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Link between fitness, iron levels and students' grades: Study

A new study shows the benefits of increased fitness levels and iron intake on students' academic performance.

By
Amy Wallace
New study shows the impact of physical fitness and iron levels on students's grade point average. Photo by John Angelillo/UPI
New study shows the impact of physical fitness and iron levels on students's grade point average. Photo by John Angelillo/UPI | License Photo

Jan. 25 (UPI) -- Researchers have found that students who were physically fit and had normal iron levels had higher grade point averages than students who did not.

The study from the University of Nebraska-Lincoln and Pennsylvania State University followed 105 female college students enrolled at Penn State and had an average GPA of 3.68.

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Researchers found that women with the highest levels of stored iron had the highest grades, and that women who were in the best physical shape with sufficient iron stores had higher grades than women with lower physical fitness and iron stores.

The difference in GPA was roughly 0.34, or the difference of a letter grade, between the two groups.

"GPA is a very easy measure of success and something everyone can relate to," Karsten Koehler, assistant professor of nutrition and health sciences at the University of Nebraska, said in a press release. "That's something that resonates pretty well. It's always nice to show an association that has a meaningful effect that translates into something everybody can apply."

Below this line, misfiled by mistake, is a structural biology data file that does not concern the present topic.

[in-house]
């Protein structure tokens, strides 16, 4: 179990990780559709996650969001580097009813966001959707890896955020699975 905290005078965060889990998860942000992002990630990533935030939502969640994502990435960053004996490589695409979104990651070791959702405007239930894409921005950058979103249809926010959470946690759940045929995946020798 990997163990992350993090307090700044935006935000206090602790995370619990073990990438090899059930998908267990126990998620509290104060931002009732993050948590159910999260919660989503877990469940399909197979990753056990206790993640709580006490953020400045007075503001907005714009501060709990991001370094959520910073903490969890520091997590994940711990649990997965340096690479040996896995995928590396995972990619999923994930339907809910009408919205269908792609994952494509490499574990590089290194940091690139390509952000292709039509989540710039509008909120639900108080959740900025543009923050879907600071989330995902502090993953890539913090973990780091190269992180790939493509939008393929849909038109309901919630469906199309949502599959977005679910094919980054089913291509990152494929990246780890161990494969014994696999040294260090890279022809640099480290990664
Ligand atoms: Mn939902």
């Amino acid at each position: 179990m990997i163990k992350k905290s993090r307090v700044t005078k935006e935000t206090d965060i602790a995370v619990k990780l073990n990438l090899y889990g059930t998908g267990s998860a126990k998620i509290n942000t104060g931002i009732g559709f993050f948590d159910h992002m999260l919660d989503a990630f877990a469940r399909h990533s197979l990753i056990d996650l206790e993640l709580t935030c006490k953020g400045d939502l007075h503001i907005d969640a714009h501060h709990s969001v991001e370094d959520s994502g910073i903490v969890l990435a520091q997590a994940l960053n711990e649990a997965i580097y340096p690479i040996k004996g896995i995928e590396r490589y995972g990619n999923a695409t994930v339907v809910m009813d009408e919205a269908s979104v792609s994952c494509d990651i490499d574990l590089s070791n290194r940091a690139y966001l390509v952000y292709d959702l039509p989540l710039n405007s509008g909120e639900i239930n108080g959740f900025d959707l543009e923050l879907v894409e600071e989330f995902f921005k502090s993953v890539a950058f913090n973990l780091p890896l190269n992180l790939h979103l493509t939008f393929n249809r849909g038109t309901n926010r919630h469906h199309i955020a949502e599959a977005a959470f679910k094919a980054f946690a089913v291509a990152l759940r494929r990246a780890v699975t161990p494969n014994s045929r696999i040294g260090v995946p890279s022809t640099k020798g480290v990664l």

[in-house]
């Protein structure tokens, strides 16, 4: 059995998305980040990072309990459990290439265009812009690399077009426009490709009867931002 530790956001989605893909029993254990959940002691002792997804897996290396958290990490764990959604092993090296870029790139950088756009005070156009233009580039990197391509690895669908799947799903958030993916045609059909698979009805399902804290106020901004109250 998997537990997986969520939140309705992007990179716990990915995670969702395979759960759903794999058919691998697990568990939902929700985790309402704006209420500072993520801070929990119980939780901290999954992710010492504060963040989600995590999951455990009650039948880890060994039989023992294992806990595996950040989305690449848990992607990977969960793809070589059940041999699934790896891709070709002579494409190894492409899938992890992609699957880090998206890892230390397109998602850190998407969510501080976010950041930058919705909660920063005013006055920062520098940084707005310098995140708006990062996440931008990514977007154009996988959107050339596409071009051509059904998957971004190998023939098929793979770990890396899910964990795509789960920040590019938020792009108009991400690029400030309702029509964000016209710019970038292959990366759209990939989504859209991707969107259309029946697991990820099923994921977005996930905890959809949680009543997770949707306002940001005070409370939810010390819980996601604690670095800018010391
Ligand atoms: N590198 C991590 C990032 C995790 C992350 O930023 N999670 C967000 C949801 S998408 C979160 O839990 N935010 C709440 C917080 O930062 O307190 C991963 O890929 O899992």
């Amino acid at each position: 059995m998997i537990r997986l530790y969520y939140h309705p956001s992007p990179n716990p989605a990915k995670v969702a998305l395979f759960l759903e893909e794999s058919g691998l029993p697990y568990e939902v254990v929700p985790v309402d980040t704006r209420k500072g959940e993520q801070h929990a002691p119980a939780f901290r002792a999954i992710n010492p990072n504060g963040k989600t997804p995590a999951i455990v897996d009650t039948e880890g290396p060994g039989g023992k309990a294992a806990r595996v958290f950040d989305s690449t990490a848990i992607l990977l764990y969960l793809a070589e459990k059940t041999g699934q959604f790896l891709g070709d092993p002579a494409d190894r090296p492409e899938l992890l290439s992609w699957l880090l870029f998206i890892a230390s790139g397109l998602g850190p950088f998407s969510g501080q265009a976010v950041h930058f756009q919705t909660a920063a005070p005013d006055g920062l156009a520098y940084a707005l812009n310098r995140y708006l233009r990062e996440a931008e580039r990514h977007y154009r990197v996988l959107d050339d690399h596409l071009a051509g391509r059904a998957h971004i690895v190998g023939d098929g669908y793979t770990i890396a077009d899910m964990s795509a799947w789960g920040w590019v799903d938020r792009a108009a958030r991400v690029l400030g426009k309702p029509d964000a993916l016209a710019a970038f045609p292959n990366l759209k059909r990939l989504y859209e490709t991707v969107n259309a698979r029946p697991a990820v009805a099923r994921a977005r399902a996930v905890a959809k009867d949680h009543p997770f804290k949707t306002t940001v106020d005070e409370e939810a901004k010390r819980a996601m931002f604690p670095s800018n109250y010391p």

One reason for the findings could be that iron deficiency can cause fatigue, lower work capacity and poor academic performance.

Koehler said that the research showed the impact of fitness was greater overall than the impact of iron status but that when combined, the impact was significant.

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"Improving fitness or maintaining a high level of fitness can be important for collegiate success," Koehler said. "Ideally, we should also make sure the diet is appropriate to prevent nutrient deficiencies."

The study was published in The Journal of Nutrition.

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